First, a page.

- Facebook Australia has signed a string of new deals allowing it to stream sports content from the NRL, AFL and Women’s Big Bash League cricket.
- Under the deal, Australians will be able to watch some games, match highlights, weekly wraps and original programming on the social media platform.
- Facebook Australia will also produce its own original content for the first time, including a talk show that features musicians, artists and fitness experts.
Australians could soon be turning to Facebook to watch their favourite shows and sporting teams compete, as the social media giant announces a string of new content deals.
The Australian arm has teamed up with the National Rugby League (NRL), the Australian Football League (AFL), as well as Cricket Australia, to broadcast sporting content on its Facebook Watch platform.
Thumbing its nose at cable TV provider Foxtel which is owned by News Corp Australia and broadcasts both football codes, the deal will allow Facebook to play the NRL and AFL season’s classic matches, highlights, weekly wraps, and live original programs.
“We have such a passionate and loyal fan base and we want to ensure that our AFL and AFLW content reaches as many fans as possible and they can consume it all over the globe across the channels they prefer,” AFL head of content and distribution Julian Dunne said in a statement distributed to the press by Facebook Australia.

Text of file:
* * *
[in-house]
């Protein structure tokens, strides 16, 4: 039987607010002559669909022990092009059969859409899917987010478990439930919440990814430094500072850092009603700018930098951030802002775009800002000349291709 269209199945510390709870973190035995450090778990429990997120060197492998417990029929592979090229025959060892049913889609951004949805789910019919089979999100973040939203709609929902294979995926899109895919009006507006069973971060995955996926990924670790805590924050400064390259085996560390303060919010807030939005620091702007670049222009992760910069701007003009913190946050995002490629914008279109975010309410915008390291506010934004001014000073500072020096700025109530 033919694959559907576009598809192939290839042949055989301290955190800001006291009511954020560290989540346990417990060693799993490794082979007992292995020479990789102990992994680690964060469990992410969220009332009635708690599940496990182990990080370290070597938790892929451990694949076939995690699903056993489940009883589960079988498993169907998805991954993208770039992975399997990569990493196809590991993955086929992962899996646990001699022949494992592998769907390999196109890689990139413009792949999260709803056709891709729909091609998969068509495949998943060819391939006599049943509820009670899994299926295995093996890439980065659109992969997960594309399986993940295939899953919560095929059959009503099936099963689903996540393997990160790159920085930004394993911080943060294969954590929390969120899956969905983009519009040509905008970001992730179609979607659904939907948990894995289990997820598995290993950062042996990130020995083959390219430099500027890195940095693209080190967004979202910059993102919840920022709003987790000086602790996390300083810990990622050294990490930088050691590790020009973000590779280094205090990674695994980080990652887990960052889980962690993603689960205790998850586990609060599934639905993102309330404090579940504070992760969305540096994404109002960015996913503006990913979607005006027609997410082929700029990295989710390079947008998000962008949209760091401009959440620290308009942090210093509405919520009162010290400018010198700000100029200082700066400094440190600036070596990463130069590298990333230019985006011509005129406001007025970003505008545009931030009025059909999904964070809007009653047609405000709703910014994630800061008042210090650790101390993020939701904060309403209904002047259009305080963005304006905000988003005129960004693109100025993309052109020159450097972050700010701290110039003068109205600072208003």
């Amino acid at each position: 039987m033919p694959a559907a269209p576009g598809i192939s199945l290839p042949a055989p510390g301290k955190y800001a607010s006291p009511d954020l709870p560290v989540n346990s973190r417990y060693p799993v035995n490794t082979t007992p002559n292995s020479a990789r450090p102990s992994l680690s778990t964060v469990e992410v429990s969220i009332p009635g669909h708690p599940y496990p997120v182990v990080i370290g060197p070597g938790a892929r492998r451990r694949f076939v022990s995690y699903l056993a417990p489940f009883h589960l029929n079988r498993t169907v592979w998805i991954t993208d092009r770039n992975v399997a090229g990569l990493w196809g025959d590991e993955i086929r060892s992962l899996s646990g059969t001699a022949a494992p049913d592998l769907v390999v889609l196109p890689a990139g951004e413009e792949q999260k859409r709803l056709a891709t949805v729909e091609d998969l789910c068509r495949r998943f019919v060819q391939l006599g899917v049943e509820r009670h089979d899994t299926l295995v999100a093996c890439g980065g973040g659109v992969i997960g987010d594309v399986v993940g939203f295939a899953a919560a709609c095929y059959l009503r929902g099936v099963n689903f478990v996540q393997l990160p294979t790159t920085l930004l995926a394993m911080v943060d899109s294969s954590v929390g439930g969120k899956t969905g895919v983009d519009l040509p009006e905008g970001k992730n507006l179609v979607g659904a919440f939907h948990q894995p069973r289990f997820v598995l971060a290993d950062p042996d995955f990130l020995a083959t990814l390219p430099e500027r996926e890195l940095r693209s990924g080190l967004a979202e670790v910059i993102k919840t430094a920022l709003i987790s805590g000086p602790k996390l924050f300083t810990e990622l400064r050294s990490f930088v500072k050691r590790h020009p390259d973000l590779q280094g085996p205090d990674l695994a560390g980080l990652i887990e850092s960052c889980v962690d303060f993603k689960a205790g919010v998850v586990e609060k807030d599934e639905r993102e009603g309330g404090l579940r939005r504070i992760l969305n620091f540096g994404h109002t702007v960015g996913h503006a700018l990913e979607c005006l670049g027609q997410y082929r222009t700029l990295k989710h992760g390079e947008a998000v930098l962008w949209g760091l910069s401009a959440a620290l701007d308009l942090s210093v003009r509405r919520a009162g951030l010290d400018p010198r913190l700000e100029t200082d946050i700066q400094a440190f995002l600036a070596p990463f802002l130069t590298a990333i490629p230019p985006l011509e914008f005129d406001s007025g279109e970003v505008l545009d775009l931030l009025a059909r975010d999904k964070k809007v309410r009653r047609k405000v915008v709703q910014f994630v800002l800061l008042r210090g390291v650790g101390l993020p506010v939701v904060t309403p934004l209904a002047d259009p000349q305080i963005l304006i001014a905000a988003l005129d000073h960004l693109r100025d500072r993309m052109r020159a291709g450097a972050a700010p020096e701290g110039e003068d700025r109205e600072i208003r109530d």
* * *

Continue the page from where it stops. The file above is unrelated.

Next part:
Meanwhile, social network has signed another deal with Cricket Australia will allow Women’s Big Bash League matches to also be streamed on Watch.
“Each month 16 million Australians come together on the platform to connect and share with family and friends, and key sporting moments are regularly a focus of conversation,” Facebook Australia managing director Will Easton said in the statement.
“Sports fans on Facebook are one of the most highly engaged communities and these partnerships with the codes offer followers exciting content to engage with in new ways. We’re thrilled that through Facebook, Aussies will be able to get the highlights from both sports and live original programs.”
The Facebook deal comes just six-months after Foxtel launched Kayo Sports, a low-cost video streaming service.
Both deals mark a departure from traditionally competitive bidding between broadcasters, which have helped drive the price of TV and digital broadcasting rights to all-time highs in recent years.
Last year, Nine Entertainment Co paid a record-breaking $300 million, for example, to televise the Australian Open for five years, after wresting control of it away from the Seven Network.
Aside from sport, in a nod to Netflix’s pivot to original content, Facebook says it won’t just broadcast other people’s content but start producing its own as well.
It will launch an original Australian talk show, V13Ws, with Jamie Zhu collaborating with musicians, artists, health and fitness experts.
The string of deals form a push by the social networking site to promote its Watch platform – which attracts a global audience of 720 million users per month – as well as to monetise its content.
“For advertisers, this means non-skippable ads up to 15 seconds, which is a format the industry has been asking for,” Facebook Australia director Naomi Shepherd said.
Disclosure: Business Insider Australia is operated by Pedestrian Group, a wholly-owned subsidiary of Nine Entertainment Co.
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